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Method of Direct Optical Measurement of Flyer Plate Velocity for Explosive Welding Dr. Vilem Petr, Dr. Stephen Liu, Christoph Hurley Colorado School of.

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Presentation on theme: "Method of Direct Optical Measurement of Flyer Plate Velocity for Explosive Welding Dr. Vilem Petr, Dr. Stephen Liu, Christoph Hurley Colorado School of."— Presentation transcript:

1 Method of Direct Optical Measurement of Flyer Plate Velocity for Explosive Welding Dr. Vilem Petr, Dr. Stephen Liu, Christoph Hurley Colorado School of Mines John Banker, Curtis Prothe Dynamic Materials Corporation Last Revision: April 24, 2012

2 Acknowledgements For their financial and technical support: – John Banker – Curtis Prothe – Dynamic Materials Corporation

3 Outline CSM Method for Measuring Flying Plate Velocity Numerical modeling of explosively driven flyer plates Results Continuing and Future Work

4 Background Many formulas available for prediction of flyer plate velocity from explosive loading Little available data on “explosive energy” of ammonium nitrate (AN) based explosives A new method of direct optical measurement is used to measure the energy of an AN-based explosive in sheet geometry Testing of AN-based explosives with charge geometries different than the usage geometry presents problems due to their detonation properties sensitivity to geometric changes Measurement of energy in a typical explosion welding configuration avoids these problems.

5 Experimental Design Flying plate suspended 1- m above ground from steel cables Particle board box built on top of plate for charge containment Camera looks at setup from the side at the same elevation as the plate

6 Experimental Setup Mix Designs – Prilled ANFO (R=2; R= Charge mass/plate mass) – Crushed ANFO + 8% inert material (R=1.99) Camera setup – Vision Research Phantom v7.3 high speed video camera – 63,492 fps – 5 µs exposure time Lighting – Ambient, outdoor, high-altitude light Detonation Velocity Measurement – MREL Handitrap II system – 1-meter probes Initiation and triggering – #8 Electric detonator with 20-gram Pentolite booster – 5-volt TTL (digital) trigger from firing system

7 Experimental Results Frame 1: Time = 0 Frame 2: Time = 52 µs Frame 3: Time = 105 µs Frame 4: Time = 157 µs Frame 1: Time = 15 µs Frame 2: Time = 31 µs Frame 3: Time = 47 µs Frame 4: Time = 63 µs Frame rate: 63,492 images per second

8 Experimentally Measured Flyer Plate Velocity Clearly shown instability in plate velocity during explosive DDT (<20-cm from initiation point) Smooth plate acceleration and velocity curves after stabilization of detonation velocity Point 1 Initiation Point Point 2 Point 3

9 Numerical Model Setup Flyer plate behavior modeled in ANSYS Autodyne using shell geometry and an Euler-Lagrange coupled solver Plate and charge geometry matched to experimental setup

10 Numerical Modeling Results Plate Displacement (mm) Numerical modelGauges 1-5 Plate displacement vs Time Absolute velocity of the plate vs Time

11 Comparison of Experimental and Numerical Results

12 Comparison of Measured Flying Plate Velocity with Predicted Values Experimentally measured velocity is 13-33% slower than predicted by the Cooper method The slope of the curve fit to experimental data is shallower and shifted up from previously proposed predictive methods VOD (m/s) Experimental Plate Velocity (m/s) Predicted Plate Velocity (Gurney) (m/s) Numerical Model Plate Velocity (m/s) Prilled ANFO ANFO + 8% Inert ANFO + 14% Inert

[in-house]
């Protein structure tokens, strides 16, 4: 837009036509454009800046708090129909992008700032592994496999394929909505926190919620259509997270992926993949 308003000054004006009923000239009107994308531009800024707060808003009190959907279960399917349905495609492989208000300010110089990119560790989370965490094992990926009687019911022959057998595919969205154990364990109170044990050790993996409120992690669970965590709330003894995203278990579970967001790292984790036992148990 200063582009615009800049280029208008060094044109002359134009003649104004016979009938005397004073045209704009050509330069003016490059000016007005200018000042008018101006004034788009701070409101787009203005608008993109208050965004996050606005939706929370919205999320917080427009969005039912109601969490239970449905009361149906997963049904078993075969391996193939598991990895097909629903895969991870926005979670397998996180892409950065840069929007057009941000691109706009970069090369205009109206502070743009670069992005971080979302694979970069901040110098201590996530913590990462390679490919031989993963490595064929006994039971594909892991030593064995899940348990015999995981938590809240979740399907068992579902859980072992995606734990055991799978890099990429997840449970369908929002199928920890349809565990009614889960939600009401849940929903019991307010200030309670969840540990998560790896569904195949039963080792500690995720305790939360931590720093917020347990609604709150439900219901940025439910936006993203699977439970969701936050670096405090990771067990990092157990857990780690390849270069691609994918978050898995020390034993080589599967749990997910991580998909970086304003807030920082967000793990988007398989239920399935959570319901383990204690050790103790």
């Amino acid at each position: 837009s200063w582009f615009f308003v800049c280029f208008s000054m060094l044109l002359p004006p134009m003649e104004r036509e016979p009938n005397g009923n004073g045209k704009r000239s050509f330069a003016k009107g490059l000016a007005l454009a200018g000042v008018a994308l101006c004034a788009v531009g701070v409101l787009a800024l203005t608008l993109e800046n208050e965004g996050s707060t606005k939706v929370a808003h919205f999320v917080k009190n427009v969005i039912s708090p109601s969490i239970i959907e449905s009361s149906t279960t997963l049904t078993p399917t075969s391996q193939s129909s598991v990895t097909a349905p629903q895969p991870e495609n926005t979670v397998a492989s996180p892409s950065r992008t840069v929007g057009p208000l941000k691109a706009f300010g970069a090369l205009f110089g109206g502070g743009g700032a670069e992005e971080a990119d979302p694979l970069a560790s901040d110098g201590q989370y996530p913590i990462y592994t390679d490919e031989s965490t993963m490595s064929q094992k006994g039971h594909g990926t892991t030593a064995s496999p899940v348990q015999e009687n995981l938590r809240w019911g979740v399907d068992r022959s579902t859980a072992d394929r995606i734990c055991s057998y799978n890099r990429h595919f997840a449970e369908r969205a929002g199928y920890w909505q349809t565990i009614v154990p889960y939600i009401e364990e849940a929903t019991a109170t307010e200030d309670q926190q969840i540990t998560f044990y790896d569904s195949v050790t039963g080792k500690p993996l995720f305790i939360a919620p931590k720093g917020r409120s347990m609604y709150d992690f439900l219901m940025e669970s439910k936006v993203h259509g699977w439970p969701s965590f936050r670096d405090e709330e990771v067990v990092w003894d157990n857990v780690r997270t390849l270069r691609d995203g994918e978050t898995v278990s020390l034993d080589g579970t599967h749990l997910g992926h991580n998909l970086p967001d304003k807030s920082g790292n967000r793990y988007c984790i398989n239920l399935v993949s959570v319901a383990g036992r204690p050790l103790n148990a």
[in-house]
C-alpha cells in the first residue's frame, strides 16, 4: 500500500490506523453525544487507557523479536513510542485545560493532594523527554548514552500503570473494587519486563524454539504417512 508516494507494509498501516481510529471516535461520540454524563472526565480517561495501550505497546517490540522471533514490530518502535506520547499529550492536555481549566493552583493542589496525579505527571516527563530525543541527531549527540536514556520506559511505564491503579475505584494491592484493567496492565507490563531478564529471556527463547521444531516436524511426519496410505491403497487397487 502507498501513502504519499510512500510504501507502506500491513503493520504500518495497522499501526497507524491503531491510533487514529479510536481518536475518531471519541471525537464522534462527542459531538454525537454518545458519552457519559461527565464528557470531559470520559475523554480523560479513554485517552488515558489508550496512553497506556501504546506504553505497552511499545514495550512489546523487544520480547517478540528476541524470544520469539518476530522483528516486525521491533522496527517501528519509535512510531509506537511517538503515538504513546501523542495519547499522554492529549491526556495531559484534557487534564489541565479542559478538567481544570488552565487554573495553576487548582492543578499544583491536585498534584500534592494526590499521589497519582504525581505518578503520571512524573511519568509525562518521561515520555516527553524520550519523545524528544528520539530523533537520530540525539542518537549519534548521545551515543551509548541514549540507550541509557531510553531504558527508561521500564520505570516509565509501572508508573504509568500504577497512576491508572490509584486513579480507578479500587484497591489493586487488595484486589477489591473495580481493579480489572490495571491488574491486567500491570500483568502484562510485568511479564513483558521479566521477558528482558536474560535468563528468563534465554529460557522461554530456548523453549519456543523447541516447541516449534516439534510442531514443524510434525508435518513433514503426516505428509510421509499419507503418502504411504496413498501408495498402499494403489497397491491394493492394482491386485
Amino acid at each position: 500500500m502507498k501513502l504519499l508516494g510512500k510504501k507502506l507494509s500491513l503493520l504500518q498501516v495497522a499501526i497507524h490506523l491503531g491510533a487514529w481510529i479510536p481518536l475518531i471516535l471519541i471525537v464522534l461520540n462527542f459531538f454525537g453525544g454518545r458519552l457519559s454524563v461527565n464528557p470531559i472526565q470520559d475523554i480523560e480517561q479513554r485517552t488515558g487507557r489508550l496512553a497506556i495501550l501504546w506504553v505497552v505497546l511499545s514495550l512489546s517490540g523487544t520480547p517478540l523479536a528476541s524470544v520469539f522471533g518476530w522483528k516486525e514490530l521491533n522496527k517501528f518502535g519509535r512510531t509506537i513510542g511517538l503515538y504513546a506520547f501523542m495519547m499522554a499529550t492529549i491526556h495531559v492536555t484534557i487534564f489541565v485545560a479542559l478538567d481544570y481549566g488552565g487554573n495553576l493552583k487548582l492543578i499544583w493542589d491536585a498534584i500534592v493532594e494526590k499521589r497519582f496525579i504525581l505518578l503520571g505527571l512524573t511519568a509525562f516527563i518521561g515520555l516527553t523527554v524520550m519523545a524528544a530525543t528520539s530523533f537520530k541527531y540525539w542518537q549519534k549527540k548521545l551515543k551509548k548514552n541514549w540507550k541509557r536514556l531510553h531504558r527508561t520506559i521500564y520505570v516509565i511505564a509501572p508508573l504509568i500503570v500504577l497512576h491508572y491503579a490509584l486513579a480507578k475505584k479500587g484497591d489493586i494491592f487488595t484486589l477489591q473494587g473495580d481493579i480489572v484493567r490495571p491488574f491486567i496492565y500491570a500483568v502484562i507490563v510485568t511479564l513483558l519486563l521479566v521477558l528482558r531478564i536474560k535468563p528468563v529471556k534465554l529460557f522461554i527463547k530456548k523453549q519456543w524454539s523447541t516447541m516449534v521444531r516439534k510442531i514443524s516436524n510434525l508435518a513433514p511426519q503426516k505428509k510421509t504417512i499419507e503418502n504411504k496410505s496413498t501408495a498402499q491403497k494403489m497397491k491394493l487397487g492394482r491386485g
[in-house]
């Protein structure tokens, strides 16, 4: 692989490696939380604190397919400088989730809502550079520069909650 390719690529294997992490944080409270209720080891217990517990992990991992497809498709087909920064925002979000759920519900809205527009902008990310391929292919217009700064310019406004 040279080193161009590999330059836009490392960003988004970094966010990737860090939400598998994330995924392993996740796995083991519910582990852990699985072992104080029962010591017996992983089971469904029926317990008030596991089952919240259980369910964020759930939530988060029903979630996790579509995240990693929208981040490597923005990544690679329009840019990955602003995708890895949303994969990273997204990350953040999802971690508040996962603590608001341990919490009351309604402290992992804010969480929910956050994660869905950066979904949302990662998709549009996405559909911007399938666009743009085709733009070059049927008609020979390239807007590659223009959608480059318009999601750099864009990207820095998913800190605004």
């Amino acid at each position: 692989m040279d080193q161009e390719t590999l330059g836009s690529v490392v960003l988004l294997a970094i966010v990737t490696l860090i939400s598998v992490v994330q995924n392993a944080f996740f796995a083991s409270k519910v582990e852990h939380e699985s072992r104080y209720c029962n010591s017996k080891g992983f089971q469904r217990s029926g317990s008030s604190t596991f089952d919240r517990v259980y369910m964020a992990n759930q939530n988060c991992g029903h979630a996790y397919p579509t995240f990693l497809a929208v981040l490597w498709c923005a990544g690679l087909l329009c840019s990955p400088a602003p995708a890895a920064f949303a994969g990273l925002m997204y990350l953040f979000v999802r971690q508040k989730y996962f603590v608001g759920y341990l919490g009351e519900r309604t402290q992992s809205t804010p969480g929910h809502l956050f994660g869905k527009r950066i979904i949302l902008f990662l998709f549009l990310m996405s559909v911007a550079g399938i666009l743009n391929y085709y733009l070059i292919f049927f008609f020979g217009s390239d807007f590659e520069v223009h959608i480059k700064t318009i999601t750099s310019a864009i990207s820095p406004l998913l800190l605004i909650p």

13 Comparison of Measured Flying Plate Velocity with Predicted Values ANFO + 8% Inert MaterialPrilled ANFO

14 Ongoing and Future Work Ongoing work: – Fill out ANFO-based explosive data set using CSM AXPRO Mobile High Fidelity Detonation Physics Laboratory (MHFDPL) Ultra-high speed fast framing camera (Specialised Imaging SIMX) 2-head flash X-ray 8-point photon doppler velocimetry – Validate previously reported flying plate acceleration predictions – Directly measure plate deformation behavior using CSM AXPRO MHFDPL

15 Mobile High Fidelity Detonation Physics Laboratory Enable high fidelity field measurements of explosive properties and behavior Laboratory consists of wirelessly linked: – Command trailer – Instrumentation trailer Ultra high speed framing camera High intensity illumination Flash X-ray Photon Doppler Velocimeter High Speed video camera Manganin gages PZT probes Expandable for new and customized instrumentation

16 Ultra High Speed, High Resolution Framing Camera Specialised Imaging SIM D camera (Model SIMD16) – Up to 300,000,000 frames/second – 16 frames – 1280x960 image resolution Exploding Bridgewire Laboratory Test

17 High Intensity Illumination System MegaSun 700µs flash system – High-voltage ( kV) zenon flash lamps – 1.6 gigalumens – Enables high quality (low noise) images to be captured at ultra-high frame rates (>100M fps)

18 Flash X-Ray System L3 Communications Pulserad 2-head flash x- ray imaging system 450 keV x-ray power

19 Photon Doppler Velocimetry (PDV) High precision, field deployable laser interferometry technique Capable of measuring plate velocity at up to eight (8) discrete points on bottom of plate Enables the direct measurement of plate deformation, edge effects, dynamic bend angle, plate acceleration

20 Conclusions This method allows the direct, optical measurement of flyer plate velocity for the open-face sandwich charge configuration This technique provides an inexpensive, safe, repeatable method to measure flyer plate behavior under various explosive loads CSM AXPRO experimental and numerical results show excellent agreement This method will enable the testing of the effect of varying explosive properties on flyer plate velocity The new proposed method using the CSM AXPRO MHFDPL will allow the precise study of flyer plate behavior and explosive energy

21 Questions?


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